Start Time: 8:30:00 AM
Location: 207A (Anaheim Convention Center)
Presentation Type: Oral
Full waveform inversion (FWI) in recent years is widely used in the Gulf of Mexico area to optimize the accuracy and resolution of the subsurface velocity model. A velocity model using tomography is heavily dependent on the signal-to-noise ratio of the migrated common image gathers (CIG). Events are well defined on the CIG under the gas pockets, which makes it difficult to derive decent quality residual moveout picks (RMO) for input to the tomography engine. Adapting a model-building approach from the image domain to the data domain in such a geological scenario can help improve the velocity model and therefore the final image quality. The presence of a salt reflection in the Gulf of Mexico (GOM) data causes a big mismatch between the observed and predicted data near the top of salt boundary due to an inaccurate salt model. Eliminating the reflection associated with the salt from the observed data can help reduce the effect of a mismatch near the salt boundary from the data residuals when starting with a sediment-only model. We present this full waveform inversion (FWI) case study in an area of the GOM where our workflow helped capture the gas anomaly in the model and to improve the sediment model by damping the effect of salt-related energy from the input to the FWI.
Presentation Date: Monday, October 15, 2018
Start Time: 1:50:00 PM
Location: Poster Station 7
Presentation Type: Poster
This case study presents results from 3D Gambia Blocks A1 and A4 Kirchhoff prestack depth migration (KPSDM) project offshore Gambia. The main purpose of this project is to produce a more accurate velocity model which would enhance event placement and improve the sediment events below Aptian unconformity. TTI anisotropic prestack depth migration and tomographic velocity updates including image guided (IG) and horizon constraint tomography are used. Because of the complex geology above the unconformity, the stratigraphic horizons were interpreted for the high-resolution tomography.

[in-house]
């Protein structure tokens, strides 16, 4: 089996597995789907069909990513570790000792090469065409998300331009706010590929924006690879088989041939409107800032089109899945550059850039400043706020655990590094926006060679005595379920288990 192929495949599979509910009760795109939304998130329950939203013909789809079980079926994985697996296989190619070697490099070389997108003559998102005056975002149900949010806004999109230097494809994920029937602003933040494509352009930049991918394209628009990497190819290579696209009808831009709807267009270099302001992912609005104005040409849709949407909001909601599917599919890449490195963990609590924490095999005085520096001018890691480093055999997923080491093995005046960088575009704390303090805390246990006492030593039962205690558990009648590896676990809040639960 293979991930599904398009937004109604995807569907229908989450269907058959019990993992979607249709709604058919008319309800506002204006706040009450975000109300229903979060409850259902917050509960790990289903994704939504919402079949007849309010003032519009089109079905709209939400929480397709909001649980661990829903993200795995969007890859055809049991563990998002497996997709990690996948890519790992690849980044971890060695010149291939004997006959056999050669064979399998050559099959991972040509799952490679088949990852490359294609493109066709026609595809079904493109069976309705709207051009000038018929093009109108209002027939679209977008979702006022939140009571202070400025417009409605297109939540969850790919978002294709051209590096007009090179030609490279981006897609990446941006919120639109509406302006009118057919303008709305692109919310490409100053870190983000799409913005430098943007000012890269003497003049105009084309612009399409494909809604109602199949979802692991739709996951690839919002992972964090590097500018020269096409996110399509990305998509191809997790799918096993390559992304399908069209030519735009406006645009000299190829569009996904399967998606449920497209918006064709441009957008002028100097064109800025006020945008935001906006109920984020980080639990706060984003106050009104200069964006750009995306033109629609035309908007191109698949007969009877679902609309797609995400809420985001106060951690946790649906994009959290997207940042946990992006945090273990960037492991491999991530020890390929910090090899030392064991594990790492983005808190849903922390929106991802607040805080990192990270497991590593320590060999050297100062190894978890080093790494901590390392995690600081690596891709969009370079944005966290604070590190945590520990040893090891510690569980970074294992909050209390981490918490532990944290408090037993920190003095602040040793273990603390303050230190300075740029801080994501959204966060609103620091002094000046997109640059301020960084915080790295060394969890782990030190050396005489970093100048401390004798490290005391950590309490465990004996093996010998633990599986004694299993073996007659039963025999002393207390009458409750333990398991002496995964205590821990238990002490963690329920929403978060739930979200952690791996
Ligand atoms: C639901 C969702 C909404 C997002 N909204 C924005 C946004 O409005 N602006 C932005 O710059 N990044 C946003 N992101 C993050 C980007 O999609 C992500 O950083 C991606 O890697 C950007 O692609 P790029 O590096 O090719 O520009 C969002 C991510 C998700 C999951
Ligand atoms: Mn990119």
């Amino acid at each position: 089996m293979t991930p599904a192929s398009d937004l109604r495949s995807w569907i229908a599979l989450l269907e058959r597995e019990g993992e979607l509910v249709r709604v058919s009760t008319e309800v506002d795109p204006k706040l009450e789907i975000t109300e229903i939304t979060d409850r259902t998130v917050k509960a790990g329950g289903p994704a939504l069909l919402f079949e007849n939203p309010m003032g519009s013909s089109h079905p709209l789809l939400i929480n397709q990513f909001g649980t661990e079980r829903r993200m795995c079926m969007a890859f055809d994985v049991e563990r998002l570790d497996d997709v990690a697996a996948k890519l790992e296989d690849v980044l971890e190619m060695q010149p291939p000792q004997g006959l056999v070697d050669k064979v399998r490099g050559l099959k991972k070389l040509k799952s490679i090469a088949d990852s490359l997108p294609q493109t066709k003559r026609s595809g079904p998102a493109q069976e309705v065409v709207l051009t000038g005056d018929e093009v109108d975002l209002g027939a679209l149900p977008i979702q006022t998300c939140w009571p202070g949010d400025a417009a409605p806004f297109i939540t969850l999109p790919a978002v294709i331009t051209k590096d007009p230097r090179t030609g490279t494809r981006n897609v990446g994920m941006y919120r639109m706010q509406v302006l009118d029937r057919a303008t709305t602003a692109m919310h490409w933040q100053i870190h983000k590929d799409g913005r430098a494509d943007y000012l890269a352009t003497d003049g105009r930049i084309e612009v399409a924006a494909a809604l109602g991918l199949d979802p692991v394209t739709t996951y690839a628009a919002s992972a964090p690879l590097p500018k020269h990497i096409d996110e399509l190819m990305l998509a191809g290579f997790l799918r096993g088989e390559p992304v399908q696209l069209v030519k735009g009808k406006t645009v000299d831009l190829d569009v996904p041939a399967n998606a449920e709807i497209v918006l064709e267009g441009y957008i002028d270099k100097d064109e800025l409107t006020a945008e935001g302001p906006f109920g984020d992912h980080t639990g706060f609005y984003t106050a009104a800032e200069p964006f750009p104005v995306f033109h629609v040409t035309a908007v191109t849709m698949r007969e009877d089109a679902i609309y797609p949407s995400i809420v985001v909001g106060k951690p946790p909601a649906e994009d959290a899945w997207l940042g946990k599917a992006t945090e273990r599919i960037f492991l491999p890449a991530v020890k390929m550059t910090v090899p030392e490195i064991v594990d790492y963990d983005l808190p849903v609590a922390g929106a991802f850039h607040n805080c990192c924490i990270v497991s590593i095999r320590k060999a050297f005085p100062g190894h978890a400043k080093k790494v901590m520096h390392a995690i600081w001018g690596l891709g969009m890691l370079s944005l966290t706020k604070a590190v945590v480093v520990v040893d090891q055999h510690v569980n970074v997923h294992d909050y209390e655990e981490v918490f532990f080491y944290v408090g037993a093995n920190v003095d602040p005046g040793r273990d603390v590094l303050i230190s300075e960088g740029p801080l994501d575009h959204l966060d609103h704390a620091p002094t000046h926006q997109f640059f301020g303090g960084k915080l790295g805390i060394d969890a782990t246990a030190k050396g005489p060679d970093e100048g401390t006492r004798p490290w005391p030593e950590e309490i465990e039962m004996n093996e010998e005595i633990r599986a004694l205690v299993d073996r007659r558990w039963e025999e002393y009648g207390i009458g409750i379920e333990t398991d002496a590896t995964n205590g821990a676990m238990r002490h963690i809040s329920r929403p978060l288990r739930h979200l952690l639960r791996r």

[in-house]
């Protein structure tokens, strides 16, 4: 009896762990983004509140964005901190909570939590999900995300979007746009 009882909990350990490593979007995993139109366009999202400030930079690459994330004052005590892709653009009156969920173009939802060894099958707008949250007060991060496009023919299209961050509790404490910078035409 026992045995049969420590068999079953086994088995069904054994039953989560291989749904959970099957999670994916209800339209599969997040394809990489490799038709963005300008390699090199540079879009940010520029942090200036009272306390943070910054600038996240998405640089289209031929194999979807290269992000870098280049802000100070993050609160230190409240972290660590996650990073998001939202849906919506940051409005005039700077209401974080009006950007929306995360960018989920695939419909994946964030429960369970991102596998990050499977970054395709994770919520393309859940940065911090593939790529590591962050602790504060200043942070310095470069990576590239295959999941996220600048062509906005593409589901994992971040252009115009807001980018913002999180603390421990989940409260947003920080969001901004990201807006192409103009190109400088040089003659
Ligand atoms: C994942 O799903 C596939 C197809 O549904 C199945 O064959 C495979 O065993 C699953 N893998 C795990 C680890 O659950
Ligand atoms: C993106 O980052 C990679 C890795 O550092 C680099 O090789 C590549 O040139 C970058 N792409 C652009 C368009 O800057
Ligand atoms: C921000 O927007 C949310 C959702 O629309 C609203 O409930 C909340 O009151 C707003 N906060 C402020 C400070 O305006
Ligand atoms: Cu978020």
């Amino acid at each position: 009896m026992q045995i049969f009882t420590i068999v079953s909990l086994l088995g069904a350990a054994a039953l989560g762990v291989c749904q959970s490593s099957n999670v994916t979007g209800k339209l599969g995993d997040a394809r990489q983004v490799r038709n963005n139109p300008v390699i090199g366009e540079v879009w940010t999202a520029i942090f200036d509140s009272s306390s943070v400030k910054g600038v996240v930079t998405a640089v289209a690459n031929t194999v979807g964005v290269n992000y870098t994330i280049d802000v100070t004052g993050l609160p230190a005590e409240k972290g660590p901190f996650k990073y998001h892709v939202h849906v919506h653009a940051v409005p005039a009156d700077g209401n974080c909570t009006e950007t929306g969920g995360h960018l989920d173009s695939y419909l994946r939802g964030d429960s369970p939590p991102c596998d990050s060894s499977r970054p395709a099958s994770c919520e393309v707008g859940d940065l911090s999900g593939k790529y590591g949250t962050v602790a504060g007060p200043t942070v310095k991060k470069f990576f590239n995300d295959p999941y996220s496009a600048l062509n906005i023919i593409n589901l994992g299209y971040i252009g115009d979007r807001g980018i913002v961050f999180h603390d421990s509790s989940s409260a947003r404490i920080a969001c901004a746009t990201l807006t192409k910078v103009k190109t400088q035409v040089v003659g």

Presentation Date: Tuesday, October 16, 2018
Start Time: 9:20:00 AM
Location: Poster Station 21
Presentation Type: Poster
The TGS Gigante project is comprised of 188,497 km of 2D seismic data acquired in 2016 and primarily covering the offshore Mexican side of the Gulf of Mexico (Figure 1). Within the survey, 180 seismic lines with 5 km average spacing are in the increasingly important Yucatan area, where active hydrocarbon exploration is taking place. The data was acquired with a 12 km streamer length and a 2 ms sample interval. Both Kirchhoff and Reverse Time Migration significantly improve the seismic image quality in the structurally complex offshore Yucatan area.
The Yucatan in offshore Mexico is a relatively underexplored area, where a better understanding of the regional geology is still in progress. Due to lack of well control, a clear conceptual geologic model is required before starting seismic interpretation work. Detailed salt interpretation improves image quality in presalt sediments, resulting in a better definition of potential plays. In this case study, we present salt interpretations, based on regional tectonic knowledge, towards the improvement of image quality. With high resolution imaging and seismically constrained interpretation, the deeper Mesozoic section stands out for the presalt plays in Yucatan, offshore Mexico.
Understanding the structural orientation of the basin, and salt flow directions with reference to 2D line acquisition geometry, is a necessity for seismic interpretation. The existing 2D lines follow the strike and dip orientation of the basin. Large salt diapirs with wide pedestals and shallow steep overhangs are the most common structures in the area. However, small rollover autochthonous salts and reactive diapirs, attached to the extensional growth fault systems, are also identified in the Yucatan salt basin.
Presentation Date: Tuesday, October 16, 2018
Start Time: 1:50:00 PM
Location: 210C (Anaheim Convention Center)
Presentation Type: Oral